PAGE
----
Wednesday 4 October 2017


The word ‘Halloween’ means ‘holy evening'; it is easy to see from the alternative spelling ‘Hallowe’en’ that the ‘e’en’ part is a contraction of ‘evening’. The word itself derives from the Roman Catholic All Hallows’ Day (All Saints’ Day) celebrated on November 1st. All Hallows' Eve or Hallowe’en is therefore the day before All Hallows’; November 2nd is All Souls’ Day on which Roman Catholics pray for the souls of the dead in purgatory. Many older Halloween customs are forms of offering to bring comfort to souls suffering in purgatory.

Orthodox Christians should not participate in the celebration of Halloween. A few people argue that Halloween originates from a Celtic harvest festival, and that the custom of lighting lanterns is a Christian practice dating from medieval times designed to frighten off evil spirits. For us, all this discussion is immaterial. What the Celts or medieval Roman Catholics got up to does not affect what Halloween is today. Today’s festival is what concerns us. It does not matter if it had some harmless secular or heterodox Christian beginning.

Leaving aside all the religious aspects of Halloween for a moment, let us consider the practice of ‘trick or treat’. We are not bothered about whether trick or treat had some innocent beginning; we are only concerned with today’s version, and it’s clearly completely unchristian. Children are encouraged to roam in gangs demanding some form of payment or ‘treat’ and threatening retribution if they fail to receive it. This behaviour is actually criminal; in the UK, police now have to produce leaflets offering advice and protection to old people frightened by the abuse and damage to property that they have suffered on previous Halloweens. If ever there was a simple reason for Orthodox Christians to avoid Halloween this is it. Halloween promotes criminal behaviour and leaves the most vulnerable in our society terrified in their own homes.

Let us now consider the pseudo-religious aspects of Halloween. No Orthodox Christian should take part in any activity that honours the devil and his demonic hosts. Dressing up as devils, witches or wizards even as a joke is spiritually dangerous because we are making fun of something deeply serious. Evil is not a joke.

The celebration of Halloween has no place in an Orthodox Christian home and all invitations to Halloween parties should be refused. But what about school activities? Should parents withdraw their children from school in the run-up to Halloween if they are engaging in activities such as making lanterns etc.? Our response needs prayer and careful consideration of whether the activities are simply ‘art and craft’ or have more sinister undertones.

It is interesting to see how the festival of Halloween has developed in the UK over recent decades. In the 1980s Halloween was almost a non-event in suburban England being overshadowed by Guy Fawkes Night (now curiously named Bonfire Night). Halloween parties were more common in rural areas possibly due to the connection of traditional English harvest activities such as apple bobbing with Halloween. In the 1990s we started to see witch and wizard costumes in supermarkets replace the fireworks that families used to buy to celebrate Guy Fawkes Night. Today, we still see the witch’s hats and wizard’s wands but shops also offer a whole range of devil and grim-reaper costumes; carved pumpkins have given way to glow-in-the-dark skulls.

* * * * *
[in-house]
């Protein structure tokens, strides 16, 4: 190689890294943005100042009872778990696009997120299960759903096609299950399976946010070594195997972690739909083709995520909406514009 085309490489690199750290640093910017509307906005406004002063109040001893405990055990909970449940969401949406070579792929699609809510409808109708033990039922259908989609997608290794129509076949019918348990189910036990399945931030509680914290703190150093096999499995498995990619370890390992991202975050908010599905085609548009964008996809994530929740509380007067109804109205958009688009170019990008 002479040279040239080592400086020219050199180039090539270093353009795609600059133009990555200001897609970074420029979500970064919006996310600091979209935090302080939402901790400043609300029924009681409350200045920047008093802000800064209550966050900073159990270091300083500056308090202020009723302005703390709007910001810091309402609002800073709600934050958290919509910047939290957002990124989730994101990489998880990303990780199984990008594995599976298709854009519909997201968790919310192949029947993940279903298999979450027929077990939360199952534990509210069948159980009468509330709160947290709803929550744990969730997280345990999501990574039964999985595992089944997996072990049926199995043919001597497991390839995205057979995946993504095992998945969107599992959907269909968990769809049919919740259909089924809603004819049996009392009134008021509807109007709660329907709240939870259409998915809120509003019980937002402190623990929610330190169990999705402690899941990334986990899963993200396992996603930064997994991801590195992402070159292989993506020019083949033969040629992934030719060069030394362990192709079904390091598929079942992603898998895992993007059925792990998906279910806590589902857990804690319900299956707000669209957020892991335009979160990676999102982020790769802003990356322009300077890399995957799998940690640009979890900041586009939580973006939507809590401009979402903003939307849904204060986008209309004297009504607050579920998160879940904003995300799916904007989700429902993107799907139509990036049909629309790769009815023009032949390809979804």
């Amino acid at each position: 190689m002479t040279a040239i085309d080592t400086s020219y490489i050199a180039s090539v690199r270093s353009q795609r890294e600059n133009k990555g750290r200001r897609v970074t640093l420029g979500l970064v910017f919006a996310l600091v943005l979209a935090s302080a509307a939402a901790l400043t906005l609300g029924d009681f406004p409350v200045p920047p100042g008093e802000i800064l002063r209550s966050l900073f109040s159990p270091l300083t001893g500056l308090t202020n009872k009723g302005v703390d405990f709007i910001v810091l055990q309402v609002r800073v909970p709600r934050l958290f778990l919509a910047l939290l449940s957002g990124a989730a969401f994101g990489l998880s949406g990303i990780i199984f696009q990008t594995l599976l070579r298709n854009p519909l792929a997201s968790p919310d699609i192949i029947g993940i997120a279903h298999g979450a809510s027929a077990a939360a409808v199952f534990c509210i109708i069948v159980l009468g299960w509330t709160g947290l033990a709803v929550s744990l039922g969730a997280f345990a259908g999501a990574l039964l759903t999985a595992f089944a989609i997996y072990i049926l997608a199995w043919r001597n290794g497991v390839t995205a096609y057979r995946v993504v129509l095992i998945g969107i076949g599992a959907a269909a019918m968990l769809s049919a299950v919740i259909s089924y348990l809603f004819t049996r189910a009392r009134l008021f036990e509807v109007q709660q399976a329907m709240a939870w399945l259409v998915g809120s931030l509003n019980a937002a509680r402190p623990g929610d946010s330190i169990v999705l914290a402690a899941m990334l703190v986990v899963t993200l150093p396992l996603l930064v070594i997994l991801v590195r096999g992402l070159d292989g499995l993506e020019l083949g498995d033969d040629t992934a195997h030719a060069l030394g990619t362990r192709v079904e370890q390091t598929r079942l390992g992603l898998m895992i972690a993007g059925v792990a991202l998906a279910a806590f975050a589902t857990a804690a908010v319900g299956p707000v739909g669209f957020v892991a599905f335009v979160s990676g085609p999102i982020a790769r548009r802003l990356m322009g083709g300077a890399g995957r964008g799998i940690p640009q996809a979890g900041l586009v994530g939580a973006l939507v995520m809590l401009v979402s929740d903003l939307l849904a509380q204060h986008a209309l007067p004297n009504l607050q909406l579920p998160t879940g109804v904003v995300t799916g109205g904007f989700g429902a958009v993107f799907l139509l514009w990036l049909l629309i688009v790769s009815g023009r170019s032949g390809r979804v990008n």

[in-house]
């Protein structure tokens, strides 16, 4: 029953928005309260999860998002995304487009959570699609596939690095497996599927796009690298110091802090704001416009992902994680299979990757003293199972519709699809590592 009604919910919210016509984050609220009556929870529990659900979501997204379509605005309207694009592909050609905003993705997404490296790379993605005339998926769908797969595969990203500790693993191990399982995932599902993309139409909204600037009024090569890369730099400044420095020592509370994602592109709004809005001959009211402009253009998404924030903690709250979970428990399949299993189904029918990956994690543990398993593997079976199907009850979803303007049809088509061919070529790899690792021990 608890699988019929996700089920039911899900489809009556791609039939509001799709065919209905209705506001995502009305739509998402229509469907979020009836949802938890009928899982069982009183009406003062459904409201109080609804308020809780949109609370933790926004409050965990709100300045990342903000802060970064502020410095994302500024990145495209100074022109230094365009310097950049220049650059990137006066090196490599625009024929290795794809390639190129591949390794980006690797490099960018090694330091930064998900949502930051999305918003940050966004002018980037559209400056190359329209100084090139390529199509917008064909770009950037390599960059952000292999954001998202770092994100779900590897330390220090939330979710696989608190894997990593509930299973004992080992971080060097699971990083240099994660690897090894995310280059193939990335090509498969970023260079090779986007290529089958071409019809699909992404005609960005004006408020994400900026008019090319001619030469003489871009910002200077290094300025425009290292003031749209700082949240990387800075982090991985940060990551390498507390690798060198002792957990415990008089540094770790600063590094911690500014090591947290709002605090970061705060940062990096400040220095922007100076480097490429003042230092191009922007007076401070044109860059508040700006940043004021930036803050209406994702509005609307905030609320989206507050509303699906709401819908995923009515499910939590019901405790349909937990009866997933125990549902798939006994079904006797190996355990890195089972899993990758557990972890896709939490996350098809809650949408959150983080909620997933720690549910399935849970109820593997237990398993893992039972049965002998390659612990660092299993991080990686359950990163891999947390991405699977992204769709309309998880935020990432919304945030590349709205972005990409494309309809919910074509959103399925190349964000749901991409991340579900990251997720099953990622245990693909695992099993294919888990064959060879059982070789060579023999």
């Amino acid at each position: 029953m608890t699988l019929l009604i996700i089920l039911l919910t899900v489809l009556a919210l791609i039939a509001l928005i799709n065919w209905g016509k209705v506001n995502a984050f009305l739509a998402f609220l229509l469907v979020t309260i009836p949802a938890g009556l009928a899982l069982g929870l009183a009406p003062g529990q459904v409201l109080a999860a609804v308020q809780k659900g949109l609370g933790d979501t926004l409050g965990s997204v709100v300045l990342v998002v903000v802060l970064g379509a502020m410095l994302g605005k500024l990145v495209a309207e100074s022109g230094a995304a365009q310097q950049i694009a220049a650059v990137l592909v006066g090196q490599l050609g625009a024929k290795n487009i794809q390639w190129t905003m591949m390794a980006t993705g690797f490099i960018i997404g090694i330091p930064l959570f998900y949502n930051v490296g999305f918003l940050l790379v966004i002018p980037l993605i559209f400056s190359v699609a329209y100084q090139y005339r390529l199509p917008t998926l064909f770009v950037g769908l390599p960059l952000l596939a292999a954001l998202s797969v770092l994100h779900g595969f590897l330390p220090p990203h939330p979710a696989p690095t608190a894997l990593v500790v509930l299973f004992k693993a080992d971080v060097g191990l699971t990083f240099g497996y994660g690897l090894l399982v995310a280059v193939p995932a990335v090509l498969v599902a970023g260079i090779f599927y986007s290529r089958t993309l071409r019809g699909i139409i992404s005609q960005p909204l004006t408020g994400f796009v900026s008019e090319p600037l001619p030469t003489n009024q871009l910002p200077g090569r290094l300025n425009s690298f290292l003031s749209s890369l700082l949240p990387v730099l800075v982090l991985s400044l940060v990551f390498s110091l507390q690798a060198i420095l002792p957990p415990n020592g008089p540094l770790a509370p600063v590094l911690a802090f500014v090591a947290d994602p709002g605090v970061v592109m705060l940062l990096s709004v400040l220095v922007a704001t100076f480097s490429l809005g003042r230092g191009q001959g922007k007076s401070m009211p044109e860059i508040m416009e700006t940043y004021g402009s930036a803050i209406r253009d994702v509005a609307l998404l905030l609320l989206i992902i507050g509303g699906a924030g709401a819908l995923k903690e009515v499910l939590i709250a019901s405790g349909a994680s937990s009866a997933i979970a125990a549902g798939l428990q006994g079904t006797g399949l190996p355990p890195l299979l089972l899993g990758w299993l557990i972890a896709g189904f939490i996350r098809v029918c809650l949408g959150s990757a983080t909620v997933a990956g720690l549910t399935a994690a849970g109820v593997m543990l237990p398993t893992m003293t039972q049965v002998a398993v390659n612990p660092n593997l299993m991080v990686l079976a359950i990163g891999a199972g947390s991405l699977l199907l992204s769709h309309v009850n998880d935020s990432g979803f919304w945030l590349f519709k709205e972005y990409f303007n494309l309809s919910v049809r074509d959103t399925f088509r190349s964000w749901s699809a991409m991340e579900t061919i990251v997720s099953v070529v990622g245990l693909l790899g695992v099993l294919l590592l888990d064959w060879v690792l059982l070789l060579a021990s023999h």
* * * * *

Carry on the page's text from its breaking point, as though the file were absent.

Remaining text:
How has this all changed so quickly? Part of the reason is, of course, financial. As long as gullible parents are willing to pay £30 for a plastic toy that a shop buys for £1.50, then shops will keep selling them. But why are these things in demand?

The answer has both spiritual and educational dimensions. People in the UK are horrendously ignorant of Christianity. People believe in God, but they do not believe in ‘religion’; they believe in angels, but not in demons; they believe in evil but not in the devil; they believe in life after death, but not in the Judgement. Halloween, therefore, is probably their only contact with spirituality in the whole year. It reinforces their ideas that there is a spiritual life outside their day-to-day existence, but it doesn’t force them into a demanding religious commitment.

In the UK at least, the major reason for this astonishing ignorance of Christian history and teaching is the complete failure of the Church of England to teach traditional Christianity. This failure stems from a lack of belief in traditional Christianity at the highest levels in the Church of England. In an anonymised questionnaire of thirty-nine Anglican bishops carried out in 1984, out of the thirty-one responses only twenty bishops believed in Christ’s resurrection either in Body or in Spirit; ten bishops (almost a third) did not believe that it was necessary for Christians to believe that Christ is God.

People are thirsting for the ‘knowledge of the truth’ (1.Tim. 2:4), but most Christians are offering these people a stone and not the Bread of Life (cf. Matt. 7:9, John 6:35). Heterodox Christians do so because they are outside the Church and do not preach the truth of the Gospel; we are doing so by our laxness in spiritual life and our lack of repentance.

We must take no part in this celebration of the forces of evil called Halloween. As well as avoiding any participation in it, let us make a renewed effort to keep the fasts, say our prayers, partake of the Mysteries of the Church and lead people outside the Body of Christ to the salvation which is found in the Orthodox Church by our example of Christian faith and love.

No comments:

Post a Comment